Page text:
Best wishes,
    Nigel

  • http://www.math.coumbia.edu/~woit/blog Peter Woit

    What I find disgraceful here is not Lawrence Krauss’s behavior, but that of string theorists who are personally attacking his career (“who is Lawrence Krauss and why is his opinion important?”), his motives (“sensationalizing to an untrained audience to sell books”), his character (“dishonest and manipulative”), his professional competence (implying he understands nothing about regularization and renormalization), and absurdly characterizing him as a “science-hater” who claims that “modern science is ridiculous and equivalent to the theory of Intelligent Design.”

    Get a grip folks, you’re completely out-of-line here. Krauss is a very competent, well-trained and respected physicist, and his views that you’re upset about are held by a sizable fraction if not the majority of your physics department colleagues. For many years the coverage of string theory in the popular press and in popular books about science has been heavily dominated by extremely uncritical expositions of string theory, M-theory, extra dimensions, etc. I’ve never seen any of you breathe a public word of condemnation about any of the excesses that have gone on in this direction, so you really have no business expressing huge amounts of outrage at whatever excessive criticism of string theory you feel Krauss is promoting.

    Here’s some advice for responsible string theorists that you’re not going to like, but which you should seriously consider:

    1. Start confronting the crazies in your own midst, they’re destroying your field. When Lubos Motl goes on extensively in this forum about how string theory is as solidly verified science as evolutionary theory, and no string theorist writes in to challenge him, you leave the impression that string theorists on the whole think this way. When he hysterically denounces anyone who criticizes string theory with loony personal attacks, and again, no string theorist calls him on this, the impression is left that all string theorists are as fanatical and out of it as him. I can’t tell you how many people have told me that reading what Lubos has to say has convinced them that there’s something seriously wrong with string theory and the way it is pursued. Next month Susskind’s book will come out, and if you think Krauss’s book threatens to damage the perception of what is going on in theoretical physics, you haven’t seen anything yet. Susskind has even helpfully put “Intelligent Design” in his title.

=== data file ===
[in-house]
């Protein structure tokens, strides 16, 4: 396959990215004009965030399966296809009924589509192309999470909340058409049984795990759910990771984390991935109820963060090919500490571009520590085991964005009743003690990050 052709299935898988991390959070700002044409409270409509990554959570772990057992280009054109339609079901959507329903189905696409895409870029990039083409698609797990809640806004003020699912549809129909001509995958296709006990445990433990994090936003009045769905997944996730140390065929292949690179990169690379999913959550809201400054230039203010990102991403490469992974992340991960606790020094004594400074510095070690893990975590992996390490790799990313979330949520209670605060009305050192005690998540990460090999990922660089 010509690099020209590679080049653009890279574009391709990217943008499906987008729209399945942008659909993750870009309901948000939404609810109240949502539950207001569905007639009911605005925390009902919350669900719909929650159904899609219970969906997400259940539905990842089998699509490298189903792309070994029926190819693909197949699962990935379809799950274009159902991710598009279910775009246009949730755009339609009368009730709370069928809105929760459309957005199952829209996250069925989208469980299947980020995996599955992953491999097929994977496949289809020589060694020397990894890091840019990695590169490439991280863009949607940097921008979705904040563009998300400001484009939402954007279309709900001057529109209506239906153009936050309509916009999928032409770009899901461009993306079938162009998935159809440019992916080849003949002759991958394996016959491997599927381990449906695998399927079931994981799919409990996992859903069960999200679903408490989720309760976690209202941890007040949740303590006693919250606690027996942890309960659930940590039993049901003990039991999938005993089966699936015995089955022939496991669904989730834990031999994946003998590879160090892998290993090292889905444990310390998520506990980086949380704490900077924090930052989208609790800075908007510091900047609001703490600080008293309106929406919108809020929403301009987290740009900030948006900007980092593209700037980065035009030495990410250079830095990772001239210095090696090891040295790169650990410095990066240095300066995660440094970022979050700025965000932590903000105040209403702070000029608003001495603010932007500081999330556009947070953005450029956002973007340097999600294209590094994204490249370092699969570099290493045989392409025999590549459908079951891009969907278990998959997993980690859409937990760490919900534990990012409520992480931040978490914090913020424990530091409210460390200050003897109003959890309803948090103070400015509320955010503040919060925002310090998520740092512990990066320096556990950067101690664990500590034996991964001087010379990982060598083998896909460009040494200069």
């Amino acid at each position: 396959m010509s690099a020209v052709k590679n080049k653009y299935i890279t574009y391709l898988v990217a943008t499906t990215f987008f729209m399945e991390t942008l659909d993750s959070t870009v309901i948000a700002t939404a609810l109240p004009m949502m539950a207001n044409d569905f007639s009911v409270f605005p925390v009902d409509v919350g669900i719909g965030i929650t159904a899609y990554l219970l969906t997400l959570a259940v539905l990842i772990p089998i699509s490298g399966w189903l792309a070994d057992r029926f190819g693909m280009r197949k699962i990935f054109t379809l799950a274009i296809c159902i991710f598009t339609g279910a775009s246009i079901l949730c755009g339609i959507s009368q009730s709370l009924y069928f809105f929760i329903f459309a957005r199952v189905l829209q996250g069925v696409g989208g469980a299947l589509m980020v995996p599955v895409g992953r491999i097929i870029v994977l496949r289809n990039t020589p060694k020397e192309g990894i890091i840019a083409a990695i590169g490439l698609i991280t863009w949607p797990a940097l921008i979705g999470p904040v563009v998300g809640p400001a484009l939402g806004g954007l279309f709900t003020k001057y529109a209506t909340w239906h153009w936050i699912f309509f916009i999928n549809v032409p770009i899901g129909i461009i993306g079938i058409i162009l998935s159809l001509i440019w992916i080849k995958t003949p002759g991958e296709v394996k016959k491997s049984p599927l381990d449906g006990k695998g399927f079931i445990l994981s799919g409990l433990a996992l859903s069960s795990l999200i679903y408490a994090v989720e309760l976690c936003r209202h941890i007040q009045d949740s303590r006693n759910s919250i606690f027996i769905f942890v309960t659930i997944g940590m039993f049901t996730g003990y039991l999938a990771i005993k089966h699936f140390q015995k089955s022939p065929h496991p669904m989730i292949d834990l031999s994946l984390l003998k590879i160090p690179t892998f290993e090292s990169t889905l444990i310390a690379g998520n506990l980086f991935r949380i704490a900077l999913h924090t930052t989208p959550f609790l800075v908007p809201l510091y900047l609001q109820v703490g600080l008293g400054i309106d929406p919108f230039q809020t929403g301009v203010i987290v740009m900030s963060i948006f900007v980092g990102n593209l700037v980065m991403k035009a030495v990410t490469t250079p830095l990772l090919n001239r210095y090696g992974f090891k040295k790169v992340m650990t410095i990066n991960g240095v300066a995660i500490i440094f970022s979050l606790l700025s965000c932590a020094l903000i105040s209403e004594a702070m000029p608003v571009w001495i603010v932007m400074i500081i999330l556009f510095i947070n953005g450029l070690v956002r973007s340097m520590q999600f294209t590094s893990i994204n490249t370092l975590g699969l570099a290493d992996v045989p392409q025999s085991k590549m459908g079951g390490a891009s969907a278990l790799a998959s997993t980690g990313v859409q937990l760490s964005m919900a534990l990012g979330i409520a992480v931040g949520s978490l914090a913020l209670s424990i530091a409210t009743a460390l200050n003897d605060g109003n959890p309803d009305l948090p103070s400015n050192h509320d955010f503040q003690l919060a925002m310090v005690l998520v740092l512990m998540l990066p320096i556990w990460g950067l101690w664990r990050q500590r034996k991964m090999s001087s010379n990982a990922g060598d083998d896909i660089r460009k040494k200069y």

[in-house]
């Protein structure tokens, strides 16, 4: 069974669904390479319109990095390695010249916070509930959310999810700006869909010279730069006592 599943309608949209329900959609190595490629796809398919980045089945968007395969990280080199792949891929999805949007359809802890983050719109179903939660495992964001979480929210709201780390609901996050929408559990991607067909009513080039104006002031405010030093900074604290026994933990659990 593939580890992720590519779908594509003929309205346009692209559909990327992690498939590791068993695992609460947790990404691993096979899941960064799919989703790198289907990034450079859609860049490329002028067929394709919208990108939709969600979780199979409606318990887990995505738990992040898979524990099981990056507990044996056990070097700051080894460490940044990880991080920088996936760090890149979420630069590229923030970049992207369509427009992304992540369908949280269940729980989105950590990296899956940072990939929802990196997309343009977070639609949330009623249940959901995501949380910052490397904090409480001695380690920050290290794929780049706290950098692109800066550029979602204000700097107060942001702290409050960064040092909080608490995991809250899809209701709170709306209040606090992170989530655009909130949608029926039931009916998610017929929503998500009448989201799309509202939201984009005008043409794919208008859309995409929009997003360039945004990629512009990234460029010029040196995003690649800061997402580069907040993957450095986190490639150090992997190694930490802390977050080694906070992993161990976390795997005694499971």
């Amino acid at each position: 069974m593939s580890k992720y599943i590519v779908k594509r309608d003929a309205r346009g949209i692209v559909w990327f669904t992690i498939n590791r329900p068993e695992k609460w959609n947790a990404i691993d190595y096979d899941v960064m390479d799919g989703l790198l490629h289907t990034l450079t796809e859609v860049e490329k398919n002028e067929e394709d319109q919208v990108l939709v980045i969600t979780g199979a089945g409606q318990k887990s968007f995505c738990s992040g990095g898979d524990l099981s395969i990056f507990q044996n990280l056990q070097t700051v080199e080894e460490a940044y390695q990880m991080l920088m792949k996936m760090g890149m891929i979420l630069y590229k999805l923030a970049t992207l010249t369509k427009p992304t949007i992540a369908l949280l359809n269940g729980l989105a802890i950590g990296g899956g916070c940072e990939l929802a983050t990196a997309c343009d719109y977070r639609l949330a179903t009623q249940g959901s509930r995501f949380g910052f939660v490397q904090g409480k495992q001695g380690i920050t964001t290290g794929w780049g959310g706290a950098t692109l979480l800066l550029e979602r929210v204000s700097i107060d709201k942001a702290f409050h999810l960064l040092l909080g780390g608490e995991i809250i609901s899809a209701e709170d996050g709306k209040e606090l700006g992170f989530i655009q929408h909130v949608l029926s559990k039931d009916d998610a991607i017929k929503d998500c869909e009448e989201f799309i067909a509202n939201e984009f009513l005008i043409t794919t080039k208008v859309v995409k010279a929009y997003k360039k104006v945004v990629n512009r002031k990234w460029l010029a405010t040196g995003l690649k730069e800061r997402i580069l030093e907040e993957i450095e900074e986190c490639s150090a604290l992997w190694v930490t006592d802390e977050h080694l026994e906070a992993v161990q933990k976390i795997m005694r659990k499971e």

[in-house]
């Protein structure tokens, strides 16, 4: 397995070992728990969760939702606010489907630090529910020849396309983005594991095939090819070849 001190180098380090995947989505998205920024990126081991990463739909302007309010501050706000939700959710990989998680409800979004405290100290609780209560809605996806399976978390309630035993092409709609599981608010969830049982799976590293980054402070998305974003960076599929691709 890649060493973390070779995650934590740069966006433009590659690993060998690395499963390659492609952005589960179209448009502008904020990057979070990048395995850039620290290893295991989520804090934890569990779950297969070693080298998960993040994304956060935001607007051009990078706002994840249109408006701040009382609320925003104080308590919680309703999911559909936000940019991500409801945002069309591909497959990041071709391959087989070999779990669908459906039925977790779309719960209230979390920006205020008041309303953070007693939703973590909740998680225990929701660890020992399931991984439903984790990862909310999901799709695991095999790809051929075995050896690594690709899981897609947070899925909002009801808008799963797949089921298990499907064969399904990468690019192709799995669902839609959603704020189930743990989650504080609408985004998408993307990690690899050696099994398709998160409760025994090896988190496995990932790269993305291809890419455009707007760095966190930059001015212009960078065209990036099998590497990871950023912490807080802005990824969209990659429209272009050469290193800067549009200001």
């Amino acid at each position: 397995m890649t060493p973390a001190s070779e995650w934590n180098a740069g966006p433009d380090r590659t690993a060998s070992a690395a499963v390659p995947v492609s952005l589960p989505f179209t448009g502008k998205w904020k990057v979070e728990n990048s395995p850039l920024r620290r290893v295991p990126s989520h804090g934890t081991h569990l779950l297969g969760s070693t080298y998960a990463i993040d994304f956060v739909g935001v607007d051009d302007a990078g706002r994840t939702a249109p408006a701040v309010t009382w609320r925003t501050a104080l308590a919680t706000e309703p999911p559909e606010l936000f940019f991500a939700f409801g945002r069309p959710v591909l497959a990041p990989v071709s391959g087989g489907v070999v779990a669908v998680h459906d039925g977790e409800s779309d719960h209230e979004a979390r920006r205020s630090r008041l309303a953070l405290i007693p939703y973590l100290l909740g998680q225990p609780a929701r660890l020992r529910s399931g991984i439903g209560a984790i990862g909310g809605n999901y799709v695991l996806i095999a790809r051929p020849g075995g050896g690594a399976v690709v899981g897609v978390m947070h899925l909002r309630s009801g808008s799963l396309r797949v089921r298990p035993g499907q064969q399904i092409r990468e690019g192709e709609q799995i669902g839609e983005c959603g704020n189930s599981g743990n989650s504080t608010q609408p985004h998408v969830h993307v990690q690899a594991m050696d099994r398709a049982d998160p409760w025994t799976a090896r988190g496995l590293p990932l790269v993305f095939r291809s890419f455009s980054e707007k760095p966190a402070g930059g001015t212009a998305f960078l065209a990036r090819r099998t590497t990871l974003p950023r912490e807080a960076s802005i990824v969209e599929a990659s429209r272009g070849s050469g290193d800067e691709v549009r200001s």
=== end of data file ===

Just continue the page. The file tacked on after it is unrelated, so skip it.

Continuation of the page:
2. Before vigorously attacking Krauss, make an effort to understand what he is actually saying. Buy his book, it’s relatively cheap, available at every Barnes and Noble, short, well-written, and contains a lot interesting material about history and the cultural context of physics that you probably don’t know. If you want to criticize his views of string theory, it’s unfair to do so on the basis of a Times essay constrained to contain very few words or a short public talk, when a more detailed version is readily available in print. Krauss is an intelligent and serious person, and he has put a lot of effort into putting his views carefully into print, not as a cynical money-making scheme, but because he believes what he has to say is important. If you want to confront his ideas, you need to do so with an equivalent amount of intellectual seriousness.

  • http://blogs.discovermagazine.com/cosmicvariance/clifford/ Clifford

    Peter, Nigel,

    I’m not talking about the book. I have not read it. Others can comment on that.

    Please make sure that you really want to align yourself with the practice of distorting what people’s research efforts are about. rather than having a real debate. Peter, I’m pretty sure you’re a reasonable guy and can see what I’m getting at, no? This is not the way we should have a debate. Do you really think that discussion of infinity was honest, for example? You support that? Answer me please.

    Both of you:- I’m not asking you to agree with me or disagree with me about the value of string theory. I am asking you to agree with me about the value of an honest debate. Sit back and think about this a bit. It is important.

    -cvj

  • Moshe

    Clifford types faster (and I have to run), but I agree completely. The issue with Krauss’ article and the lecture is not the fact that he criticizes string theory, it is the fact that he doesn’t, he offers one-line judgements instead.

  • http://iso42.blogspot.com Wolfgang

    Dear Peter,

    > What I find disgraceful here is not Lawrence Krauss’s behavior, but that of string theorists who are personally attacking his career (“who is Lawrence Krauss and why is his opinion important?”)

    I am not a string theorist and I did not personally attack him.

    I asked an honest question, since (coming from Europe) I am not very familiar with the name. Perhaps you can explain to me why his views on string theory or ID or religion are important.
    He seems very important since one piece of him in the NYT triggered 6 long blog posts and comments on different webpages.